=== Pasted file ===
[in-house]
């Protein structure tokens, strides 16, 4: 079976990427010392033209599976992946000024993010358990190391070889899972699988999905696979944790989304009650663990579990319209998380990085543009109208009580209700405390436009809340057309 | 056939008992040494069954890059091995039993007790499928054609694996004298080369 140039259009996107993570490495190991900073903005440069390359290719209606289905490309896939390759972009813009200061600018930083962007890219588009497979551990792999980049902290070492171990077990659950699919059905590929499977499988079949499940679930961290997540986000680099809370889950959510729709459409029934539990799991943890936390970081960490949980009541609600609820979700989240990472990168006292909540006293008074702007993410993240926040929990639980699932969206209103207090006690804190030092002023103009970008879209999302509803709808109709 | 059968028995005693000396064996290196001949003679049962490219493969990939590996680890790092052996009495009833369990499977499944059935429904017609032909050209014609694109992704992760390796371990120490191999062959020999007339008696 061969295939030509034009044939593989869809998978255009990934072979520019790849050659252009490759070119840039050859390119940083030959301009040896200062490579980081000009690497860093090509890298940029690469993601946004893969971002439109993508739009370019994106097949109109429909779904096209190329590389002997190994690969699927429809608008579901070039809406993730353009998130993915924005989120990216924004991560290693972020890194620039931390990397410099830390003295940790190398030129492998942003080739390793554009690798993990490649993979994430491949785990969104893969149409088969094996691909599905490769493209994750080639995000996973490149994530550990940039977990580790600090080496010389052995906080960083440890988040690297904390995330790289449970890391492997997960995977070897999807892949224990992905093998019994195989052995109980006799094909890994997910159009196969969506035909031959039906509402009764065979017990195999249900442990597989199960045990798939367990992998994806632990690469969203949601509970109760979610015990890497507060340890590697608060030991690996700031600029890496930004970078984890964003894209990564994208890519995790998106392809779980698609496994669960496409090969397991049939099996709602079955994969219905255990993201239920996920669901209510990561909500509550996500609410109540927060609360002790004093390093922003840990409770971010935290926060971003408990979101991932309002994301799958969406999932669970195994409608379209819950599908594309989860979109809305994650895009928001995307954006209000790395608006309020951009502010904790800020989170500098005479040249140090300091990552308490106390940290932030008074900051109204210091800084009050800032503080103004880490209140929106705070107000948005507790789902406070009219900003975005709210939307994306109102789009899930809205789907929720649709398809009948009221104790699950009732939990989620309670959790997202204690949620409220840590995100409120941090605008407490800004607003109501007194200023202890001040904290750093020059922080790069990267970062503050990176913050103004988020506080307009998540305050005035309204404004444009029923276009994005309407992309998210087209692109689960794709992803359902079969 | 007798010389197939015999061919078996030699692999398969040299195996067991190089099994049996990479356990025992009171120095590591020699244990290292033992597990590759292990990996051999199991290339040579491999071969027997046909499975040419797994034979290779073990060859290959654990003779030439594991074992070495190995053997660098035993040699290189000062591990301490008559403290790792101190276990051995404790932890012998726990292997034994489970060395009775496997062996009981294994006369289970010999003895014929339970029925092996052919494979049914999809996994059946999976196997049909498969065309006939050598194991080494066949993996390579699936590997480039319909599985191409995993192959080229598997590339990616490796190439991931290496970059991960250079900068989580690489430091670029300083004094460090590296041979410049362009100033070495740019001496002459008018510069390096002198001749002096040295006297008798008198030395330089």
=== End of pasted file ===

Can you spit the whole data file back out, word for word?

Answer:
[in-house]
């Protein structure tokens, strides 16, 4: 079976990427010392033209599976992946000024993010358990190391070889899972699988999905696979944790989304009650663990579990319209998380990085543009109208009580209700405390436009809340057309 | 056939008992040494069954890059091995039993007790499928054609694996004298080369 140039259009996107993570490495190991900073903005440069390359290719209606289905490309896939390759972009813009200061600018930083962007890219588009497979551990792999980049902290070492171990077990659950699919059905590929499977499988079949499940679930961290997540986000680099809370889950959510729709459409029934539990799991943890936390970081960490949980009541609600609820979700989240990472990168006292909540006293008074702007993410993240926040929990639980699932969206209103207090006690804190030092002023103009970008879209999302509803709808109709 | 059968028995005693000396064996290196001949003679049962490219493969990939590996680890790092052996009495009833369990499977499944059935429904017609032909050209014609694109992704992760390796371990120490191999062959020999007339008696 061969295939030509034009044939593989869809998978255009990934072979520019790849050659252009490759070119840039050859390119940083030959301009040896200062490579980081000009690497860093090509890298940029690469993601946004893969971002439109993508739009370019994106097949109109429909779904096209190329590389002997190994690969699927429809608008579901070039809406993730353009998130993915924005989120990216924004991560290693972020890194620039931390990397410099830390003295940790190398030129492998942003080739390793554009690798993990490649993979994430491949785990969104893969149409088969094996691909599905490769493209994750080639995000996973490149994530550990940039977990580790600090080496010389052995906080960083440890988040690297904390995330790289449970890391492997997960995977070897999807892949224990992905093998019994195989052995109980006799094909890994997910159009196969969506035909031959039906509402009764065979017990195999249900442990597989199960045990798939367990992998994806632990690469969203949601509970109760979610015990890497507060340890590697608060030991690996700031600029890496930004970078984890964003894209990564994208890519995790998106392809779980698609496994669960496409090969397991049939099996709602079955994969219905255990993201239920996920669901209510990561909500509550996500609410109540927060609360002790004093390093922003840990409770971010935290926060971003408990979101991932309002994301799958969406999932669970195994409608379209819950599908594309989860979109809305994650895009928001995307954006209000790395608006309020951009502010904790800020989170500098005479040249140090300091990552308490106390940290932030008074900051109204210091800084009050800032503080103004880490209140929106705070107000948005507790789902406070009219900003975005709210939307994306109102789009899930809205789907929720649709398809009948009221104790699950009732939990989620309670959790997202204690949620409220840590995100409120941090605008407490800004607003109501007194200023202890001040904290750093020059922080790069990267970062503050990176913050103004988020506080307009998540305050005035309204404004444009029923276009994005309407992309998210087209692109689960794709992803359902079969 | 007798010389197939015999061919078996030699692999398969040299195996067991190089099994049996990479356990025992009171120095590591020699244990290292033992597990590759292990990996051999199991290339040579491999071969027997046909499975040419797994034979290779073990060859290959654990003779030439594991074992070495190995053997660098035993040699290189000062591990301490008559403290790792101190276990051995404790932890012998726990292997034994489970060395009775496997062996009981294994006369289970010999003895014929339970029925092996052919494979049914999809996994059946999976196997049909498969065309006939050598194991080494066949993996390579699936590997480039319909599985191409995993192959080229598997590339990616490796190439991931290496970059991960250079900068989580690489430091670029300083004094460090590296041979410049362009100033070495740019001496002459008018510069390096002198001749002096040295006297008798008198030395330089």